Wednesday, August 18, 2010

Demo Candidate For County Judge - Green, Green

Tax abatements for solar, wind energy projects, EPA Compliance

Dr. Ralph Cooper - you can call him doctor, he has a Ph.D. in social psychology - is an attorney with a systems analysis approach to his thinking and his work.

A general civil law practitioner with a large pro bono practice representing battered women who are trying to rebuild their lives and hold on to their kids after divorcing abusive husbands, he is the Democratic challenger
to County Judge Jim Lewis, a Republican and a four-term veteran of his McLennan County post.

He invited The Legendary to sit down with himself and his
wife Meg for a wide-ranging conversation about this race.

What was on his mind and first on his list?

"We have to start thinking in terms of this century, not the

Thinking in terms of what? Here's where the old boy gives it
to you both barrels. He rolls out the systems analysis band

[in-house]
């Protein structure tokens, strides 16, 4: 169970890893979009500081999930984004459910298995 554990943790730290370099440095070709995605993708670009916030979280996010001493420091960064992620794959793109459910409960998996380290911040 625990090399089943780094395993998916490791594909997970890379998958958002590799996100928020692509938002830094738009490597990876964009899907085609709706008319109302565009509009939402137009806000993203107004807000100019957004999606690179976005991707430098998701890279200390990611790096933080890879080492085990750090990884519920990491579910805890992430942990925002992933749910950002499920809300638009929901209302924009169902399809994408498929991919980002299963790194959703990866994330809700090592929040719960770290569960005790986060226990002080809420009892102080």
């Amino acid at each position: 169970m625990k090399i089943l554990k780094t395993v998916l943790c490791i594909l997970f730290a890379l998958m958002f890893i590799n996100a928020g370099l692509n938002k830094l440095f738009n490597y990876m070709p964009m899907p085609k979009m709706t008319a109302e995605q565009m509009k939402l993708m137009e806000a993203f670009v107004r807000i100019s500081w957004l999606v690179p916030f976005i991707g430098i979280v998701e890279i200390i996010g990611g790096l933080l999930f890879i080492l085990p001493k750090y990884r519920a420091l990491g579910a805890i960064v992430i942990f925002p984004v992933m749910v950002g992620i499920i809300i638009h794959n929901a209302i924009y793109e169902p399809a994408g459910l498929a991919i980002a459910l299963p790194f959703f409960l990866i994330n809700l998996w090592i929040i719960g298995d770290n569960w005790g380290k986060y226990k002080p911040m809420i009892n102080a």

wagon and goes to town. As the journalist Tom Wolfe kept
saying about Dr. Marshall McLuhan, author of "Understanding
Media" in his now-famous magazine article about the luminary
academic, "What if he's right?"

modeling to make long-range decisions that affect the commun-
ity. In fact, Dallas/Ft. Worth environmentalists, Dallas Mayor
LauraMiller chief among them, were able to delay EPA permits
for theRiesel electrical plant for long periods due to controversy
over the environmental impact statement.

Being right is Dr. Cooper's profession. Until a disastrous
auto collision laid him up in the mid-90's, he ran his own
consulting outfit. The specialty - consulting on EPA
regulations and hazardous materials - was to help
industrialists and service providers minimize the impact of
government regulation on their operations and to minimize
the effect of government strictures on the bottom line.

Here is where social psychology makes a big tie-in with sys-
tems analysis. It's the study of why people do what they do
as a society, based on what they think is right and why they